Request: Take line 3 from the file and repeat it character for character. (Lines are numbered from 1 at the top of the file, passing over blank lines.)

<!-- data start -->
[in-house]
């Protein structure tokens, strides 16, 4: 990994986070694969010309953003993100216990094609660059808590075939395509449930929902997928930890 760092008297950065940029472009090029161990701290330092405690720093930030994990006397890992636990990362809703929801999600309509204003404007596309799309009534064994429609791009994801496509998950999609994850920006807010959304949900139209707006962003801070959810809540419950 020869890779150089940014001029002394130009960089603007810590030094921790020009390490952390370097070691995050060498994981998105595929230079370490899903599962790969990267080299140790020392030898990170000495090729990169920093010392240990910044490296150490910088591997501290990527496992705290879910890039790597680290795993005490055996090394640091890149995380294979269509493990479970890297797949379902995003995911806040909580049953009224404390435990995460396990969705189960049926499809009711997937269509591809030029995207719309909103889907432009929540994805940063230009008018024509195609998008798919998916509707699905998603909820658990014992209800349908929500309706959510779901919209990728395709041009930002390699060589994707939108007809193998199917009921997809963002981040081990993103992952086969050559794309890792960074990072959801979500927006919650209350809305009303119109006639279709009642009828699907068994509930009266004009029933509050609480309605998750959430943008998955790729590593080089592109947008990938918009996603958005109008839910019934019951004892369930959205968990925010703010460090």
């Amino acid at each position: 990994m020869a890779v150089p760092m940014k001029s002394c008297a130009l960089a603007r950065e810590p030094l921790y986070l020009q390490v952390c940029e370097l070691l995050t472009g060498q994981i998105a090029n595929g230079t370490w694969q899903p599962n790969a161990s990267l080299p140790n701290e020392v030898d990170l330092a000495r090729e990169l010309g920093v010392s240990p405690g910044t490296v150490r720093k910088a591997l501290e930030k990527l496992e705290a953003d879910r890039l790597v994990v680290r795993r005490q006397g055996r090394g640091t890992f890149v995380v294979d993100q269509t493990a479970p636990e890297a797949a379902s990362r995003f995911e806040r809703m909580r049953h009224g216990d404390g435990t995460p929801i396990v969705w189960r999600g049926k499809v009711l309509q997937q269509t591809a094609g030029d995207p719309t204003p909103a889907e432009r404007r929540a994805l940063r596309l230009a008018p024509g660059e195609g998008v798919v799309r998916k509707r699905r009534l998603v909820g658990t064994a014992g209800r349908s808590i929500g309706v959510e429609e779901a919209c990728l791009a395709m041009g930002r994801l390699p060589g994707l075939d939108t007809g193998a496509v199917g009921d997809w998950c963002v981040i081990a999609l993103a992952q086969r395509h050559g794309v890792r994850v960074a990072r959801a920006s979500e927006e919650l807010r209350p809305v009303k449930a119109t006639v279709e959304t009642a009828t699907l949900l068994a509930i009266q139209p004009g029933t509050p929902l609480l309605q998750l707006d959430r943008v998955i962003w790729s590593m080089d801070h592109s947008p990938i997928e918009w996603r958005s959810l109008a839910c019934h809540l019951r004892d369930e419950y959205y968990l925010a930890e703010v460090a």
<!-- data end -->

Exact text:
């Amino acid at each position: 990994m020869a890779v150089p760092m940014k001029s002394c008297a130009l960089a603007r950065e810590p030094l921790y986070l020009q390490v952390c940029e370097l070691l995050t472009g060498q994981i998105a090029n595929g230079t370490w694969q899903p599962n790969a161990s990267l080299p140790n701290e020392v030898d990170l330092a000495r090729e990169l010309g920093v010392s240990p405690g910044t490296v150490r720093k910088a591997l501290e930030k990527l496992e705290a953003d879910r890039l790597v994990v680290r795993r005490q006397g055996r090394g640091t890992f890149v995380v294979d993100q269509t493990a479970p636990e890297a797949a379902s990362r995003f995911e806040r809703m909580r049953h009224g216990d404390g435990t995460p929801i396990v969705w189960r999600g049926k499809v009711l309509q997937q269509t591809a094609g030029d995207p719309t204003p909103a889907e432009r404007r929540a994805l940063r596309l230009a008018p024509g660059e195609g998008v798919v799309r998916k509707r699905r009534l998603v909820g658990t064994a014992g209800r349908s808590i929500g309706v959510e429609e779901a919209c990728l791009a395709m041009g930002r994801l390699p060589g994707l075939d939108t007809g193998a496509v199917g009921d997809w998950c963002v981040i081990a999609l993103a992952q086969r395509h050559g794309v890792r994850v960074a990072r959801a920006s979500e927006e919650l807010r209350p809305v009303k449930a119109t006639v279709e959304t009642a009828t699907l949900l068994a509930i009266q139209p004009g029933t509050p929902l609480l309605q998750l707006d959430r943008v998955i962003w790729s590593m080089d801070h592109s947008p990938i997928e918009w996603r958005s959810l109008a839910c019934h809540l019951r004892d369930e419950y959205y968990l925010a930890e703010v460090a």